The Bauhaus Textiles of Gunta Stölzl & Anni Albers

Gunta Stolzl

"Gunta Stölzl (5 March 1897 – 22 April 1983) was a German textile artist  who played a fundamental role in the development of the Bauhaus school’s weaving workshop. As the Bauhaus’s only female master she created enormous change within the weaving department as it transitioned from individual pictorial works to modern industrial designs. She joined the Bauhaus as a student in 1920, became a junior master in 1927 and a full master the next year. She was dismissed for political reasons in 1931, a year before the Bauhaus closed under pressure from the Nazis.  The textile department was a neglected part of the Bauhaus when Ms. Stölzl began her career, and its active masters were weak on the technical aspects of textile production. She soon became a mentor to other students and reopened the Bauhaus dye studios in 1921. After a brief departure, Stölzl became the school's weaving director in 1925 when it relocated from Weimar to Dessau and expanded the department to increase its weaving and dyeing facilities. She applied ideas from modern art to weaving, experimented with synthetic materials, and improved the department's technical instruction to include courses in mathematics. The Bauhaus weaving workshop became one of its most successful facilities under her direction."

Anni Albers
Gallery of her Bauhaus texiles and some examples of later pattern work

"At Walter Gropius's Bauhaus she began her first year under Georg Muche and then Johannes Itten. Women were barred from certain disciplines taught at the school, especially architecture, and during her second year, unable to get into a glass workshop with future husband Josef Albers, Anni Albers deferred reluctantly to weaving. With her instructor Gunta Stölzl, however, Albers soon learned to love weaving's tactile construction challenges."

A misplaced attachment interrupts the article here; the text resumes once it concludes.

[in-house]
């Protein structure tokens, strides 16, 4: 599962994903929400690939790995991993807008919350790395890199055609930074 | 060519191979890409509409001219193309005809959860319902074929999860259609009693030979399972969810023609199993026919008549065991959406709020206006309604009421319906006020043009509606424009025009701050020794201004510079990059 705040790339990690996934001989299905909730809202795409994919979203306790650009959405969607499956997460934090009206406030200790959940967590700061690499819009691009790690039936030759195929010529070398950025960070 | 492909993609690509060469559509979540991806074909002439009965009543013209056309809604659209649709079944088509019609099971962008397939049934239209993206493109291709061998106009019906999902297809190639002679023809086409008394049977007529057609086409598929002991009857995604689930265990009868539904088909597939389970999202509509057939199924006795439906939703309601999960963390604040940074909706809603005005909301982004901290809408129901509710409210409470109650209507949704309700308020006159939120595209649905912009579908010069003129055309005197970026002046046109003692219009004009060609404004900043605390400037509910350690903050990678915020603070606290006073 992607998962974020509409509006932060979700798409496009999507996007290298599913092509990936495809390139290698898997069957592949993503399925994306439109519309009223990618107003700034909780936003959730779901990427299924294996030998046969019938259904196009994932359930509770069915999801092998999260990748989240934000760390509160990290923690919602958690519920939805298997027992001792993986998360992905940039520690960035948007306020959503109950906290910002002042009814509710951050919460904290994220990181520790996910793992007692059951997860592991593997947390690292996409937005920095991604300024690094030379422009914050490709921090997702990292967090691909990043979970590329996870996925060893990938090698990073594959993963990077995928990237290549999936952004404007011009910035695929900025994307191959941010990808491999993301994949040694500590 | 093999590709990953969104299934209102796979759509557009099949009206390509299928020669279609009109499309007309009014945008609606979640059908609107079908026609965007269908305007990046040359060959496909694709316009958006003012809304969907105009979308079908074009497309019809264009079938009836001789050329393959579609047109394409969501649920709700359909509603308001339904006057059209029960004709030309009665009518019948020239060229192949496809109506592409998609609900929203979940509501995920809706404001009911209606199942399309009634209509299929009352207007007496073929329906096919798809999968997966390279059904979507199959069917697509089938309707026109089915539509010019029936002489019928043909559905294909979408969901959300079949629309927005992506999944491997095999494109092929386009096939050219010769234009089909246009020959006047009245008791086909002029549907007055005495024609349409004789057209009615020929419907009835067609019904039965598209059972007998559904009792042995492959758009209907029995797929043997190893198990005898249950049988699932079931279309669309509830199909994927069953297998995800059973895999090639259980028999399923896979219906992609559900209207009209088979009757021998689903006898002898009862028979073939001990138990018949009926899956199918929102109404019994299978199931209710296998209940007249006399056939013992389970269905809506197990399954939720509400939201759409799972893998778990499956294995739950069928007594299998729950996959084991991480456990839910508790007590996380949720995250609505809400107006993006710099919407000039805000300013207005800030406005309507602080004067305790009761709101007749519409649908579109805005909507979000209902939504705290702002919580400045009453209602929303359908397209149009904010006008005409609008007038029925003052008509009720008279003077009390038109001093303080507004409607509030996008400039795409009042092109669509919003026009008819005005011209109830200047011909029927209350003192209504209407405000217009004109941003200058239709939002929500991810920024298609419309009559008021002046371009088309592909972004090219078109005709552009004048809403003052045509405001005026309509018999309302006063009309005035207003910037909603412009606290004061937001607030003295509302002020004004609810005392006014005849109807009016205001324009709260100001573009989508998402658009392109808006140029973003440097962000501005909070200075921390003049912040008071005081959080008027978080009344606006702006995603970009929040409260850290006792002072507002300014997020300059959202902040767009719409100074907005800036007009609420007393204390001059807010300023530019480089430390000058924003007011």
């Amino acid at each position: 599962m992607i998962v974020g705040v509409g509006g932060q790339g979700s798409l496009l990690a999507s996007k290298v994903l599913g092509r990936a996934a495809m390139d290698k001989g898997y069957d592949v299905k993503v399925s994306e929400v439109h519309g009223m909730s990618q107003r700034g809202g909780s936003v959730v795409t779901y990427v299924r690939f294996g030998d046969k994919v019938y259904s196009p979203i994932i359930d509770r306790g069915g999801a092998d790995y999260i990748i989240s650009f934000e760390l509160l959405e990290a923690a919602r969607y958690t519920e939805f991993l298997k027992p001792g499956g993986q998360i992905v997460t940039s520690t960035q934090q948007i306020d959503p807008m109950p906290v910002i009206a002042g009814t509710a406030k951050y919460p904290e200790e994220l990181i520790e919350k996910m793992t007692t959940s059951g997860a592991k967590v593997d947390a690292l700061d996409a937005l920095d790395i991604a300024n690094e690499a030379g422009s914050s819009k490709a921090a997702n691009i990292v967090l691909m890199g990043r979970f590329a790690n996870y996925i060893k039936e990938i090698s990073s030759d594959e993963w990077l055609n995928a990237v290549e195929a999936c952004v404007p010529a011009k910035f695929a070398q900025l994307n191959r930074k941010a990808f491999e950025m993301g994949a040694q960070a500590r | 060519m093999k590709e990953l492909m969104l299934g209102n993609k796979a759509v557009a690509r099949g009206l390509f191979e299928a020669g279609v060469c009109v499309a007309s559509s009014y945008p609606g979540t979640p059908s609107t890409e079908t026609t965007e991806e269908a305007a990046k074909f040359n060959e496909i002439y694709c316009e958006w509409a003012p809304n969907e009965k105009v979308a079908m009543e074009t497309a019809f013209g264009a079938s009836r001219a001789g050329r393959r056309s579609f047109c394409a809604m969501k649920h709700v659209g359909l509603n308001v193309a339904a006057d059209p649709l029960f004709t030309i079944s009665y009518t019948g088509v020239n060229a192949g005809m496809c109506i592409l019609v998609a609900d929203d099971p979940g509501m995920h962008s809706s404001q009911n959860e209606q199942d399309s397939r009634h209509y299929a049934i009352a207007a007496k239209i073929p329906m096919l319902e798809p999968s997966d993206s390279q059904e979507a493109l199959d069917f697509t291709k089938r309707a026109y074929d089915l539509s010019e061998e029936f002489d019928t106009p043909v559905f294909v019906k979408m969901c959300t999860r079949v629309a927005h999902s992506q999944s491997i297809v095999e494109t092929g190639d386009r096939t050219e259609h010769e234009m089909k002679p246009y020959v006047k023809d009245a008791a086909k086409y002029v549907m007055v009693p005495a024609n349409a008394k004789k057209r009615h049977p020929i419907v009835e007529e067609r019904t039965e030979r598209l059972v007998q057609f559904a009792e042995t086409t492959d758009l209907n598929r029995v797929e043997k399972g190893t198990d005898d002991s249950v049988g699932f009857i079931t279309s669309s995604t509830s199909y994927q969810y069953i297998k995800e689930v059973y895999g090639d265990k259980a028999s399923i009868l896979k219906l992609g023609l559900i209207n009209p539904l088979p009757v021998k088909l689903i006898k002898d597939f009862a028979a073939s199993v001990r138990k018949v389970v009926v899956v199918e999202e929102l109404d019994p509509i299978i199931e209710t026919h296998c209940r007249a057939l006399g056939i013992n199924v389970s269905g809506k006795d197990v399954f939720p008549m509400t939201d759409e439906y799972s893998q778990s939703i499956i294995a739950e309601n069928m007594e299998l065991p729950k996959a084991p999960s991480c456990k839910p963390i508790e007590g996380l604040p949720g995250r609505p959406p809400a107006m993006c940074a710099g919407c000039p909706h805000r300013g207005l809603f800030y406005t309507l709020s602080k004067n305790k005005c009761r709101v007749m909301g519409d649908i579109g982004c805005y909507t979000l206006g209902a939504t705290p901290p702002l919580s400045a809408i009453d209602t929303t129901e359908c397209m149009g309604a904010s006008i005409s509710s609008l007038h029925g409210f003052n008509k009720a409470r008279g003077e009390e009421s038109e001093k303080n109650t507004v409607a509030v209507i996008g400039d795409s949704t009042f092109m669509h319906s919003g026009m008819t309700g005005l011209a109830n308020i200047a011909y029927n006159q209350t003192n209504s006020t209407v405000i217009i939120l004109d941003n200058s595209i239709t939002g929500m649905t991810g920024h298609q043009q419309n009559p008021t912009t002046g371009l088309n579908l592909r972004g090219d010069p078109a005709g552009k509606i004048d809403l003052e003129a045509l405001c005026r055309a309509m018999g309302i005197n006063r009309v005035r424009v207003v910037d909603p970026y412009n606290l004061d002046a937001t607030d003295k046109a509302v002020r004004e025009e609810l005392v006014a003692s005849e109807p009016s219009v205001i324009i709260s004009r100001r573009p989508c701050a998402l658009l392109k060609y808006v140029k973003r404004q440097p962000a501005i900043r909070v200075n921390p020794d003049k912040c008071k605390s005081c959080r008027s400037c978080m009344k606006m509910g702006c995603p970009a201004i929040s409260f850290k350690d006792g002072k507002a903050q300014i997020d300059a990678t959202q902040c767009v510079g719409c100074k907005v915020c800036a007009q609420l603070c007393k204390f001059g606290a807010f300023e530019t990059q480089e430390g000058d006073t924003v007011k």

Also, see my previous post on 'The Bauhaus Style'

The Bauhaus Style

BAUHAUS celebrating 90th anniversary - "Kreisrot" is an architectural projection at Bauhaus Prellerhaus-facade in Dessau, Germany. It was performed on the 5th of september 2009 in context with the "12th Farbfest Rot". By Urbanscreen 

"Ninety years ago, Walter Gropius founded the Bauhaus in Weimar. It existed for only 14 years, but it became the most important school of modernity. With Josef Albers, Herbert Bayer, Marcel Breuer, Lyonel Feininger, Johannes Itten, Wassily Kandinsky, Paul Klee, Gerhard Marcks, Adolf Meyer, Georg Muche, László Moholy-Nagy, Hinnerk Scheper, Oskar Schlemmer, Joost Schmidt, Lothar Schreyer and Gunta Stölzl, a faculty with an international reputation worked under the direction of Walter Gropius (1919-1928), Hannes Meyer (1928-1930) and Ludwig Mies van der Rohe (1930-1933) at the Bauhaus.  The Bauhaus is Germany’s most successful contribution to international art and culture of modernity in the early 20th century. More than 75 years after it was closed in Berlin, the reputation of this inter-disciplinary school for architecture, design, visual and performing arts that moved to Dessau in 1925 continues to be as internationally significant as ever. The vibrancy and impact of the Bauhaus during its existence and after its dissolution in 1933 demonstrate that although the Bauhaus, as a laboratory and workshop of modernity, was destroyed by a deliberate political act, it was exactly that circumstance that enabled it to unfurl its global influence – history’s irony."